You all have been waiting for it, and it is finally here. The Dark Knight debuts in theaters tomorrow and it is guaranteed to not disappoint. Starring as Batman/Bruce Wayne is Christian Bale from Batman Begins. The plot opens with an intense bank robbery, planned by the Joker, who is portrayed by the late Heath Ledger. Opening sequence of events is sure to grab your undivided attention and sustain it to the final credits. Following the chaos from the robbery, Lieutenant James Gordon (Gary Oldman) and Gotham’s new District Attorney Harvey Dent (Aaron Eckhart), call on Batman for his assistance with tracking the Joker and putting a stop to his madness.
Dealing with the Joker’s menacing antics is not the only problem plaguing the city, bringing down the mob is another priority for the new District Attorney and Batman. Harvey Dent is being assisted in the take down of the crime bosses by the beautiful Rachel Dawes (Maggie Gyllenhaal). It does not take long for the Joker to take front and center while the mob is set aside. As the Joker’s psychological mind games intensify, and the death toll in his path rises, it becomes a priority to stop him. As Batman begins to tackle with this new villain, we see him come to life improving his tactical skills and martial arts fighting. Superheroes always offer an explosive ending and this film is no exception. Will Batman be able to restrain the Joker and return Gotham to order after the community is in chaos and ruins?
The Dark Knight is a true villain versus hero film. The special effects and stunt work are some of the best produced this year and possibly from the previous year. Definitely the finest work brought to the big screen all around with impressive performances offered by the full cast. Christian Bale really settled into the Batman character this time around and has found his niche portraying the character. Aaron Eckhart offered a pendulum performance, going from the dutiful District Attorney to the disorderly “Two Face”.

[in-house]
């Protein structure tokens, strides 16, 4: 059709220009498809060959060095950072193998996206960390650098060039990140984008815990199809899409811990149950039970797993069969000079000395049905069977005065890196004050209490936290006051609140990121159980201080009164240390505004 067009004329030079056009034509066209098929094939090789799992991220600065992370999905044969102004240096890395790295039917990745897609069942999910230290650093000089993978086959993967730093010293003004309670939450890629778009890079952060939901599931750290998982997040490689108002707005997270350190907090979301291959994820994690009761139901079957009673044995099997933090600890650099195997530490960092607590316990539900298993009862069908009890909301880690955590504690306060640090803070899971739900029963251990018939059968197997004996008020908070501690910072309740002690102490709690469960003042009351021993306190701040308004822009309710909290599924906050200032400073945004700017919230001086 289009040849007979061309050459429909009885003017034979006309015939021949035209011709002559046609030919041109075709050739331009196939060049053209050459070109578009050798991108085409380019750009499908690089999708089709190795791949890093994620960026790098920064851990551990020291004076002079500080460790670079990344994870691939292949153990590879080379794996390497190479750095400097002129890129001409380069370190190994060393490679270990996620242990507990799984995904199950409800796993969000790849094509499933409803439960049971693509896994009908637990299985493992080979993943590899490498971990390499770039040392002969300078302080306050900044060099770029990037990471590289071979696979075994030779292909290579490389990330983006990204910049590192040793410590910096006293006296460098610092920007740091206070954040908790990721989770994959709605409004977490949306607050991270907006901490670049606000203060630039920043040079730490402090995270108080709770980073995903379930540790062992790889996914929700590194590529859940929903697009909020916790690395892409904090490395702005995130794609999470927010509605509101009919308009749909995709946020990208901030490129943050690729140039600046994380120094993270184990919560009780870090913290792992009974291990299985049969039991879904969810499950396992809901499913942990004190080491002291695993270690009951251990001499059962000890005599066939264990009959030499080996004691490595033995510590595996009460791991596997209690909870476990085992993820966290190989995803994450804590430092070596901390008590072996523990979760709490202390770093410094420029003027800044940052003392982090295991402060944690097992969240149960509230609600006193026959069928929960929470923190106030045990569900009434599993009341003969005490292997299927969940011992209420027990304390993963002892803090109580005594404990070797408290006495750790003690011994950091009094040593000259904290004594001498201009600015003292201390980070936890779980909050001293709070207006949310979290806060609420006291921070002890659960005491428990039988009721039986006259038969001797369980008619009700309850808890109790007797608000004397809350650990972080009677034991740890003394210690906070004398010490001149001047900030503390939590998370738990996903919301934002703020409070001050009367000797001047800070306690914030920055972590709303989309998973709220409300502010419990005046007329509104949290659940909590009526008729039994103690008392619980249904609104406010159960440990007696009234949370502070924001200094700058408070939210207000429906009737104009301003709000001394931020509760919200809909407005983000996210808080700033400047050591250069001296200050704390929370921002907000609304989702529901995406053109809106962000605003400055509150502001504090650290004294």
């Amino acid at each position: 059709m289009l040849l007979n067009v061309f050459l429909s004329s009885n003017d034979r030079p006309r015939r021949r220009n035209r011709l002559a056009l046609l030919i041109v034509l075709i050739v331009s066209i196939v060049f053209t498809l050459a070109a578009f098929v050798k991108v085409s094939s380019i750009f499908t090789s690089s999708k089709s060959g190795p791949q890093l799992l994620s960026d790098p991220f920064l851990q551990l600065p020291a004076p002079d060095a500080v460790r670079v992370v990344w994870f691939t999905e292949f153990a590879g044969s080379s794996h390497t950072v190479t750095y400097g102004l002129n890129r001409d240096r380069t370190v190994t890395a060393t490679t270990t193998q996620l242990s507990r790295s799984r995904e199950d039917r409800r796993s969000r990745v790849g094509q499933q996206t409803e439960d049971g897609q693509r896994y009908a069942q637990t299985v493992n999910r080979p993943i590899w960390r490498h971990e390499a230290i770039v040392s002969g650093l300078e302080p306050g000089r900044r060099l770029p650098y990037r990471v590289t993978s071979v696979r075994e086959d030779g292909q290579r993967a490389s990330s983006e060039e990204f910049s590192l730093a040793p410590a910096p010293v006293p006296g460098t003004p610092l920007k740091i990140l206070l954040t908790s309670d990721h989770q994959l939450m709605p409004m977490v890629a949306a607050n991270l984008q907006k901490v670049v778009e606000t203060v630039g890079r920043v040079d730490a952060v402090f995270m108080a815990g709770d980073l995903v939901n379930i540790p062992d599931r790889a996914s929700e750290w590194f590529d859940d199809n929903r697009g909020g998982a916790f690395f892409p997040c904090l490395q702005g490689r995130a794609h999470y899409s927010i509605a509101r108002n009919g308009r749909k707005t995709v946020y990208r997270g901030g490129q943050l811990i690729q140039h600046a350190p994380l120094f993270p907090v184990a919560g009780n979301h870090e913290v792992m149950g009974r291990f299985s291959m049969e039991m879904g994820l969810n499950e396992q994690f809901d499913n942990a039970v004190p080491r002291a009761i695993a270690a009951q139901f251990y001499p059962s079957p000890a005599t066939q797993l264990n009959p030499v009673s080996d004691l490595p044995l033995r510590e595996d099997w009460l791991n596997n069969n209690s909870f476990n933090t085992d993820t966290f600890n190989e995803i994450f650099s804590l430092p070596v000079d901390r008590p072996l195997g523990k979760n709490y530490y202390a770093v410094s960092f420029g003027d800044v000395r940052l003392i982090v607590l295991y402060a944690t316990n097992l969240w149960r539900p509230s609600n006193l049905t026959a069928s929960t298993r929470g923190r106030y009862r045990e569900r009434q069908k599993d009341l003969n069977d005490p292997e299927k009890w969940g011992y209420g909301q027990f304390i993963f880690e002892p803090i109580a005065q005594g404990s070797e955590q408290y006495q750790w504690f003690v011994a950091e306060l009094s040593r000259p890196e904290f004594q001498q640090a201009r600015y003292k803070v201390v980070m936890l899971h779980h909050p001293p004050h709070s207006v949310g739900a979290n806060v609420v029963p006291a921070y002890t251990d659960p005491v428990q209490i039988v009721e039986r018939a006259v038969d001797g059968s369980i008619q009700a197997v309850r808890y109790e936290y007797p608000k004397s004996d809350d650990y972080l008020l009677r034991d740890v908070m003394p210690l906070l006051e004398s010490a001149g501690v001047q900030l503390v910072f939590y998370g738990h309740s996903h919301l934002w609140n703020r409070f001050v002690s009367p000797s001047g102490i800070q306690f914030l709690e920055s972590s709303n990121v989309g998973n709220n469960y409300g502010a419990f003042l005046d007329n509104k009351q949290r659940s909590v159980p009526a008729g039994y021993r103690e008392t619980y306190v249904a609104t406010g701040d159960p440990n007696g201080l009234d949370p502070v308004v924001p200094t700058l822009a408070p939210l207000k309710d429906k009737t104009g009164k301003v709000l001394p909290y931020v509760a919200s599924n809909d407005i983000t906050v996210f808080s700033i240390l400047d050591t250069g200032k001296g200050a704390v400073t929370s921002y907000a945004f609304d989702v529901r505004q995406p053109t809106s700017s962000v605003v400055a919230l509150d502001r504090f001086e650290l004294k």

Ultimately, as we all know, this films prized performance goes to Heath Ledger, outshining the previous Joker portrayed by award winning Jack Nicholson in 1989, a feat made to look so effortless. Ledger definitely steals the spotlight and possibly earns an Oscar nomination with his intense and marvelous performance of this complex and disconnected character. Sure to break box office records this weekend, noting sell outs of the midnight showings having added on two and four in the morning show times in some local theaters, this film is sure to surpass your wildest expectations. This is the summer film that is sure to be unforgettable and leave you craving for more.
After watching this intense and suspenseful crime drama, you will be thankful for our system of law and order.
This sequel to “Batman Begins” is as much a psychological study as an action-packed thrill ride. The gripping story written by Christopher Nolan (who also directs) and his brother, Jonathan, never lets up on the accelerator.
The movie is precisely timed and flawlessly edited. It passes by so quickly that it never seems like a running time of more than 2 ½ hours.
The movie is a masterpiece and the frontrunner for best picture of the year. It exceeds all the advance promotional hype. It takes comic book characters seriously. It falls short of “The Godfather,” but warrants comparisons to “The Untouchables,” “Goodfellas” and “Heat.”
The movie opens with a bank robbery in Gotham City (Chicago does the honors) by criminals wearing clown masks. We are introduced to the mastermind ringleader known by his calling card as The Joker (the late Heath Ledger). He is one of the greatest villains in cinematic history.
He has stringy blond hair and cheap-looking facial makeup. This malevolent psychopath enjoys creating havoc and chaos. He pushes civilized people to the limits and tests their codes of morality.
Batman (Christian Bale), Lt. James Gordon (Gary Oldman) and District Attorney Harvey Dent (Aaron Eckhart) join to combat this evil and elusive madman.
A romantic triangle between Bruce Wayne (Bale), Dent and Rachel Dawes (Maggie Gyllenhaal replacing Katie Holmes) is a peripheral subplot.
The movie hits the jackpot in the “wow” category. It has one of the greatest chase sequences through an underground highway ever captured on film.
Other strengths are the breathtaking stunt work, expertly choreographed martial arts fight sequences, neat gadgets, pyrotechnic fireworks, Batman’s new flexible suit and the two-wheeled “Bat-Pod.”
The acting is outstanding. Ledger deserves posthumous Oscar consideration as he commands the screen in the same way that Javier Bardem did in “No Country for Old Men.” Old pros Morgan Freeman (as corporate director Lucius Fox) and Michael Caine (as the butler Alfred) are great in supporting roles.
The dialogue is filled with quotable lines and pearls of wisdom. The movie is serious and dark with very little humor. It eliminates the cheese and campiness of the television show.
The film may require repeat viewings since it moves so fast and has many complications. It has a rip-roaring musical score that sometimes drowns out the dialogue.
Half a dozen scenes constituting about 20 minutes, including the three biggest action sequences, were shot in the IMAX format that is available exclusively at AMC Studio 30. This is the summer movie you can’t afford to miss.